High-Tech Digs For A Digital Production Company

LucasFilm, owned by George Lucas, has built a $350 million, 23-acre digital campus that will serve as a development epicenter for movies, special effects, and digital gaming using state-of-the-art software and technology.
Steven Spielberg's remake of the H.G. Wells classic alien invasion War Of The Worlds, which raked in $77.6 million in ticket sales during the July 4 holiday weekend, is a showcase of technology-generated imagery--from ominous skies and aliens in long-legged war machines that emerge from within the earth--created by Industrial Light & Magic. Moviegoers and gaming enthusiasts can expect to see more of this high-impact visual imagery in the future, thanks to Industrial Light & Magic's newly built production studio.

The visual-effects production company, owned by George Lucas' LucasFilm Ltd., will move into its digs on July 11, as part of LucasFilm's new $350 million, 23-acre digital campus built on a decommissioned military base in San Francisco's Presidio national park. The digital campus will serve as a development epicenter for movies, special effects, and digital gaming using state-of-the-art software and technology. "While many visual-effects studios talk about convergence with game divisions, we will use similar tools and techniques in various production processes," says Cliff Plumer, chief technology officer at Industrial Light & Magic. "Working with Lucas Arts [the gaming division], we've integrated some of the game engines into our software-tool package, Zeno. It lets artists work with a director in real time by moving a camera in a synthetic environment to create a blueprint for scenes other artists can follow."

The decision to share software and tools between Industrial Light & Magic and Lucas Arts is strategic, Plumer says: the two can benefit from a faster network, increased processing power, and integrated tools, leading to a completely new way of working for Industrial Light & Magic. Software tools that had been developed for many years and once run separately are being integrated into a suite and shared between Industrial Light & Magic and Lucas Arts. For example, the software integrated into the pipeline will let Industrial Light & Magic 's production staff update schedules and share data in real time with artists. "Historically, we've had an army of coordinators with clipboards walking around with the information," Plumer says, emphasizing the collaboration between divisions. "Now everything will be done electronically."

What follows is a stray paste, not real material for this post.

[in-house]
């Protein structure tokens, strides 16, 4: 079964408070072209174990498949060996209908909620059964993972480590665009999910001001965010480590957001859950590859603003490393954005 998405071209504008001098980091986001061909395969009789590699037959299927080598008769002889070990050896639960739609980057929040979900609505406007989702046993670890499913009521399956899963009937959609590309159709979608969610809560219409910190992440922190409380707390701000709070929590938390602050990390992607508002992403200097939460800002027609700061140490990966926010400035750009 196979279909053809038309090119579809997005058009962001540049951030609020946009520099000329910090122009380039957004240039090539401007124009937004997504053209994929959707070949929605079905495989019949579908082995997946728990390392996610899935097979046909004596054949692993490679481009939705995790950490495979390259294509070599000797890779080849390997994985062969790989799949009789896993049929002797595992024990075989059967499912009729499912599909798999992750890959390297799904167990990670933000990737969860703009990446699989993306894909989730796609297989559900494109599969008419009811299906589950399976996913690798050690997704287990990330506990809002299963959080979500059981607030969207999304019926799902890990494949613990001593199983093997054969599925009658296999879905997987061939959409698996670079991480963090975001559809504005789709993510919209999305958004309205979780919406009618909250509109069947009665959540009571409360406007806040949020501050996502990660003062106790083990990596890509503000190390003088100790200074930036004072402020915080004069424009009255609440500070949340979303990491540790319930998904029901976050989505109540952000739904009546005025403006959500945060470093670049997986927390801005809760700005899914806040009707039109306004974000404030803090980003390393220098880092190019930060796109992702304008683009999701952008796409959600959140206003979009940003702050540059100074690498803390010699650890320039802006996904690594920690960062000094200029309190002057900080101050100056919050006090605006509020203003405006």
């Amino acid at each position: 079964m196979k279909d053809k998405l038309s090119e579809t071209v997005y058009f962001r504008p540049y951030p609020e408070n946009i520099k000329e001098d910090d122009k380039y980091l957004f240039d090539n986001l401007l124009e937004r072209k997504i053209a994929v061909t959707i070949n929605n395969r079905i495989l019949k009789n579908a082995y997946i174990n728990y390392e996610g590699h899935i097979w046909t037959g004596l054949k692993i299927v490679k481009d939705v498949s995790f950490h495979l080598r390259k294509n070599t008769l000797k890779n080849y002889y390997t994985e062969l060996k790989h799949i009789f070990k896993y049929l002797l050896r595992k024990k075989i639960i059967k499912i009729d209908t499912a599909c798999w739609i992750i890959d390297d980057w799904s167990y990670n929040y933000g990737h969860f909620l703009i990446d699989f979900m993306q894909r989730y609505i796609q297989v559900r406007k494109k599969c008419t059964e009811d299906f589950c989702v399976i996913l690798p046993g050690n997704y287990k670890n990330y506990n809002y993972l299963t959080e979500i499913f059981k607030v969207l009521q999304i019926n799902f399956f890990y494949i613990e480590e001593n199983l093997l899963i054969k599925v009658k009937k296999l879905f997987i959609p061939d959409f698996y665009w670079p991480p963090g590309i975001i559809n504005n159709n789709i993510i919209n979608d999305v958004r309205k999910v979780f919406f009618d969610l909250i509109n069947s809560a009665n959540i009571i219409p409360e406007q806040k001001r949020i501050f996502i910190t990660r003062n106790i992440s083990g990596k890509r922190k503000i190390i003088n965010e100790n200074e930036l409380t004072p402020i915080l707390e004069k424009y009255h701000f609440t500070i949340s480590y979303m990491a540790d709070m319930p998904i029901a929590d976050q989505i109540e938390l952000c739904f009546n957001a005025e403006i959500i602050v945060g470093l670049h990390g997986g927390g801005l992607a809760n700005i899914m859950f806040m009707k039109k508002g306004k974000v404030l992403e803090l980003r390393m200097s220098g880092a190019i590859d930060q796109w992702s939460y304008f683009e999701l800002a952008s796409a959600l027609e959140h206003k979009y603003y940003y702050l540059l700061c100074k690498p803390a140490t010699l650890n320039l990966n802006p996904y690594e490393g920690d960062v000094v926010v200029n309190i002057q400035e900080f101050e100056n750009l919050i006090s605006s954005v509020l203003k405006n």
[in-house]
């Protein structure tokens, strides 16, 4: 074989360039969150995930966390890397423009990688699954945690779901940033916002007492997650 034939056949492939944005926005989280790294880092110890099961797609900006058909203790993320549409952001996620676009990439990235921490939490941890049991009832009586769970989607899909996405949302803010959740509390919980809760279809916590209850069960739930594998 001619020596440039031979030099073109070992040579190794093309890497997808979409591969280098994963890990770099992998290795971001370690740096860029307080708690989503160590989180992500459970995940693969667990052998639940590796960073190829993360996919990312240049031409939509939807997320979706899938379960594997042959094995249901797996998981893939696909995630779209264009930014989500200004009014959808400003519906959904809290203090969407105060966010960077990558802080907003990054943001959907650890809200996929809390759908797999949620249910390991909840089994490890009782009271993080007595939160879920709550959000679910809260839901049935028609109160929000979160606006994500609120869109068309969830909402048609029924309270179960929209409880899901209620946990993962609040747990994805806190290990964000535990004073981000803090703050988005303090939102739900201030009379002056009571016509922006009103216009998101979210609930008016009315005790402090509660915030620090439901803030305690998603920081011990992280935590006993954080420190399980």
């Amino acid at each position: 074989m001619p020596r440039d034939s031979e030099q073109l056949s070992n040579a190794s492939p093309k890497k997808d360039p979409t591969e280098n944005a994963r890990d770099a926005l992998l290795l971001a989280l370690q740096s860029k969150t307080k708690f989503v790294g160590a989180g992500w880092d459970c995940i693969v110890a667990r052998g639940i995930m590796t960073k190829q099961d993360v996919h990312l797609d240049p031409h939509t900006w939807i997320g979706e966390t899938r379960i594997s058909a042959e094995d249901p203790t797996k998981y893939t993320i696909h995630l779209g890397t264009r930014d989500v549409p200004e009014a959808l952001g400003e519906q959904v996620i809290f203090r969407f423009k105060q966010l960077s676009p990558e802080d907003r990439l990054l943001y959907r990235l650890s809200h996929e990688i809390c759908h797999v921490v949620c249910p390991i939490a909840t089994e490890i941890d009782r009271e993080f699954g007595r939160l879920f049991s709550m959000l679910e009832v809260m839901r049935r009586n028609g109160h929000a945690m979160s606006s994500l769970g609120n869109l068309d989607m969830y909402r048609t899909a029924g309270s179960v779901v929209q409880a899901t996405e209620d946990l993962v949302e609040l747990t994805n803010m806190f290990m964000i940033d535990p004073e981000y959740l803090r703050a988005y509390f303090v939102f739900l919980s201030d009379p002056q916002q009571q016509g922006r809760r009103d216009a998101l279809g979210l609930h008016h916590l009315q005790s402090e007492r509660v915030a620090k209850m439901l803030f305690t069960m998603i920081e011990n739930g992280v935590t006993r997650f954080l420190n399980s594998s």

Industrial Light & Magic's new office space claims to have the largest state-of-the-art high-performance data center in the industry, with 600 miles of cable that connect visual-effects artists' desktops via a 1-Gbit network to a 10-Gbit backbone network linked to the data center, 10 times more bandwidth than the former offices. At the former studio in San Rafael, Calif., artists had 100 Mbps to the desktop and 1-Gbit backbone. A new 13,500-square-foot data center will manage Industrial Light & Magic's digital images around the clock, using more than 3,500 high-end Advanced Micro Devices Inc. computer processors.

The network will support the more than 150 terabytes that will flow through the campus at the heart of a movie-production cycle. The added bandwidth is expected to eliminate any delays or bottlenecks caused by artists gaining access to data and information, and enable the facility to scale up as required.

AMD is at the core of computing resources at Industrial Light & Magic's new facility. There's a rendering farm powered by AMD Opteron processors where 3-D and 2-D geometries, textures, and lighting are composed into a sequence of images. Internally developed software manages the jobs. In the evening, artists' desktop workstations will expand the rendering farm in the server room from 3,500 processors to nearly 5,000, taking full advantage of the facility's processing power.

There are companies that went down the collaborative path without success. Digital Domain Inc. is one of them. Today's sophisticated technology that lets artists create cinematics using software and tools for the movie industry and apply it at a lower resolution for the gaming industry didn't exist when Digital Domain tried to share resources among gaming and visual-effects divisions, says Scott Ross, chairman and CEO at Digital Domain, with credits that include feature movies Stealth, Dark Water, and Charlie And The Chocolate Factory. "The technologies that have been developed for the movie industry [are] about resolution and lighting issues that make sense in a high-resolution big screen. And when you get into video games on a smaller screen, while quality is important, it's not near as important as it is in the film industry," he says. "Some of the technologies for movies can be used for games."

Other obstacles still stand in the way though, says Ross, who once ran Industrial Light & Magic and left in 1992 to co-found Digital Domain with investors including IBM and Cable Entertainment Inc. Moviemaking is a high-cost business, much more so than the gaming industry, Ross says. For their talent, skill, and knowledge, artists working in the movie industry command higher salaries than those in the gaming industry, he says--about 25% to 35% more.

Editor's Choice
Brandon Taylor, Digital Editorial Program Manager
Jessica Davis, Senior Editor
Cynthia Harvey, Freelance Journalist, InformationWeek
Terry White, Associate Chief Analyst, Omdia
John Abel, Technical Director, Google Cloud
Richard Pallardy, Freelance Writer
Cynthia Harvey, Freelance Journalist, InformationWeek
Pam Baker, Contributing Writer